Title: Berlin Syndrome
Author: Melanie Joosten
Published: 27th June 2011
Publisher: Scribe Publications
Genre: Crime, Thriller, Mystery
Rating: **** (4/5 Stars)
About: In 2006, the once-divided city of Berlin still holds its share of secrets. One afternoon, near the tourist trap of Checkpoint Charlie, Clare meets Andi and feels an instant attraction to him. When Andi invites her to stay, Clare thinks she may finally have found somewhere to call home. But as the days pass and the walls of Andi’s apartment close in, Clare begins to wonder if it’s really love that Andi is searching for if it’s something else altogether. This novel is a closely observed and gripping psychological thriller that shifts between Andi’s and Clare’s perspectives, revealing the power of obsession, the fluidity of truth, and the kaleidoscopic nature of human relationships.
Review: In all honesty, I hadn’t really heard anything about this book, it wasn’t until I was procrastinating from my everyday life by watching random film trailers on youtube, did I come across the film trailer for this book.
It was strange because I was weirdly drawn into what was going to happen in the film. I know this is a book review, but I have to say it was the film trailer that first led me to the book. It just looked mesmerizing and complicated. Not forgetting the fact that it just looked brutal. This is, after all, a book about a person being completed isolated from the outside world against her will.
Anyway, it didn’t take me long to buy the kindle version, a mere £3.09 by the way. Extremely cheap. I was, immediately sucked into this complicated story.
It is, after all, a story about Stockholms syndrome, not an easy thing to write about. But I can’t believe how well handled Melanie Joosten managed to write this story. It completely drew me in and further, I even liked the fact that you got both sides to the story – the captor and the captive. It totally put a different perspective on things.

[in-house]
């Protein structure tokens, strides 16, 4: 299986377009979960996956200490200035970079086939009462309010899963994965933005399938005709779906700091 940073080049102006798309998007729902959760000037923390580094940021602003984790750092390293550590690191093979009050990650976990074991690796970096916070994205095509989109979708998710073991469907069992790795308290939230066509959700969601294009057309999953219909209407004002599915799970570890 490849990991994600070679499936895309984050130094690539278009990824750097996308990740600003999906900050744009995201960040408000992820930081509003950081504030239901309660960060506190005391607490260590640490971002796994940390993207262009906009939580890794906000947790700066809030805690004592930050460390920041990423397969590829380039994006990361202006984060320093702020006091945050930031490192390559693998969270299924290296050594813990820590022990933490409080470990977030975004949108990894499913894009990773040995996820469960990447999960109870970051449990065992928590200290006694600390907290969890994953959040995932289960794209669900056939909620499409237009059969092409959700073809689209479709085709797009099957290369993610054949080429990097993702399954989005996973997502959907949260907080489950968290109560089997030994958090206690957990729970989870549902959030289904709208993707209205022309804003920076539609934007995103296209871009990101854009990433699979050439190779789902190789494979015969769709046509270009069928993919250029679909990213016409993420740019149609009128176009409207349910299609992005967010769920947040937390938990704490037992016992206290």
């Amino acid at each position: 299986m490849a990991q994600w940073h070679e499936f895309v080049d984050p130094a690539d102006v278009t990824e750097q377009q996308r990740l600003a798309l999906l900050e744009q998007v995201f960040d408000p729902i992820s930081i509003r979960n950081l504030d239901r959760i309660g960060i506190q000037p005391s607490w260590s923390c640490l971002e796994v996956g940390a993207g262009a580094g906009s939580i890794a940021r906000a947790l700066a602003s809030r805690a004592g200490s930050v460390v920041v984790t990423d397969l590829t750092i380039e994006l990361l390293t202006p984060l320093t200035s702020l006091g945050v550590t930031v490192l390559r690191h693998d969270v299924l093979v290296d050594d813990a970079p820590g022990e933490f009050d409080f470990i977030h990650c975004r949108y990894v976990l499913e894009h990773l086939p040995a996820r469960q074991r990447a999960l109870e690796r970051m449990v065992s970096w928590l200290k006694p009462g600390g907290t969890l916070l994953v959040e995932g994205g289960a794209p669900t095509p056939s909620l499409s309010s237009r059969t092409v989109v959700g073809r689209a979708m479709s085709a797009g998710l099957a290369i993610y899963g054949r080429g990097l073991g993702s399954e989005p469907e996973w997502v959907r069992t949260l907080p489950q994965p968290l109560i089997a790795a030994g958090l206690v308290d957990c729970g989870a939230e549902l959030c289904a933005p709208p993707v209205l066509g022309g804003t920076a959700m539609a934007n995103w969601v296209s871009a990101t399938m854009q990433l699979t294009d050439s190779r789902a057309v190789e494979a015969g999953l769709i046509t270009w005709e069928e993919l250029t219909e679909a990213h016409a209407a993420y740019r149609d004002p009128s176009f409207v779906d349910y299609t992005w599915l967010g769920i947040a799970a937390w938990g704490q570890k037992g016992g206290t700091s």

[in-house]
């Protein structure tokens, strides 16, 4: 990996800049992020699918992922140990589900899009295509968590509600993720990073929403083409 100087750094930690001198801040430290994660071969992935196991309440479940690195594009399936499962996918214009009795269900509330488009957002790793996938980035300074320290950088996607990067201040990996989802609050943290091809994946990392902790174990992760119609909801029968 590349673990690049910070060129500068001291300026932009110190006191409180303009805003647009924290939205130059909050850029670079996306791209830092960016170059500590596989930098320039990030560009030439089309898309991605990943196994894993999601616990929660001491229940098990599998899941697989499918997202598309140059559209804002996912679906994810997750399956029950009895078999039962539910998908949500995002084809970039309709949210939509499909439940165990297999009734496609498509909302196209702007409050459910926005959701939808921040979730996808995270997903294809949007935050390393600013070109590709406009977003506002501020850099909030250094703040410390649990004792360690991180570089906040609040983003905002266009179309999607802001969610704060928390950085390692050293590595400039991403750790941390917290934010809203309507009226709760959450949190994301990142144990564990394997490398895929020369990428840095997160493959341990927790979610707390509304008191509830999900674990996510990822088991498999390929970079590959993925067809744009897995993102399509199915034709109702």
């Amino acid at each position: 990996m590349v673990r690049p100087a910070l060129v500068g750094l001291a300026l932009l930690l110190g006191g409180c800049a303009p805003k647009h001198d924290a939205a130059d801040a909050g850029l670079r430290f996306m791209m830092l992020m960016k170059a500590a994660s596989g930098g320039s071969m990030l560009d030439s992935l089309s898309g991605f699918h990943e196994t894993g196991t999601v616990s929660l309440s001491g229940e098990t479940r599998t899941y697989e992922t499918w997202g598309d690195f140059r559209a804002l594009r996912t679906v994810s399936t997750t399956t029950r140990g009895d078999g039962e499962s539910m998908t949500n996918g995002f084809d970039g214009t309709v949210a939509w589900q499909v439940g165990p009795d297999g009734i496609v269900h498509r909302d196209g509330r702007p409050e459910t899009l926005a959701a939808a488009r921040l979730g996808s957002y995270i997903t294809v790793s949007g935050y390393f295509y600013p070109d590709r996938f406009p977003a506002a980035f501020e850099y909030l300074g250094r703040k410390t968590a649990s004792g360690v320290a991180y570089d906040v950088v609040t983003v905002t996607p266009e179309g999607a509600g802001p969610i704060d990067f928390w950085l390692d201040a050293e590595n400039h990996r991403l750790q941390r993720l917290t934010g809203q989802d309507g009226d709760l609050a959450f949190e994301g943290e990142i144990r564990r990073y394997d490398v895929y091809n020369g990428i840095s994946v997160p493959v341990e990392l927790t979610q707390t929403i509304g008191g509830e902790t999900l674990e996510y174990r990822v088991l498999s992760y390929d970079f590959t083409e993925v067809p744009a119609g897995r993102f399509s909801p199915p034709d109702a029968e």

This is a rather short book and I read it in about 4 hours, however, the story didn’t end when I finished the book. It stayed with and I couldn’t stop thinking about it. I felt like it messed me up a bit, particular as it is a book that is dealing with something so complicated, that is kind of hard to understand unless you are the person experiencing it.
Joosten managed to explore captivity and the complexity and layers of human interaction, without making it unbelievable.
It was frustrating at times, but that was a mixture of the events occurring in the book, and the writing style. I felt that sometimes, the writing style was trying to be more complex than needed, but in the end (once I had gotten used to it), I think it worked really well.
Lastly, the other frustrating part of this book is the ending. It was a nice twist, I guess you could say, but I certainly didn’t like the fact that it ended so abruptly. You get no retribution, no knowledge of what happens to the both of them and I found this kind of disappointing. This might be because I felt so strongly connected to the characters that I really just wanted to know what their ending would be like.
I mean is the ending happy? Or is just heart-breaking? And further, I still have no idea what could have actually happened next, and that kind of ending really annoys me because it just feels like a dead end and not a story that has any more meaning to it.
I don’t know, though, you might be the type of person who appreciates the abruptness of the ending.
But, what I do have to say, is that I am really pleased (in a slightly, weird and morbid way), that I had a chance to read a book that shows the complexity of how a human being might cope in this type of situation.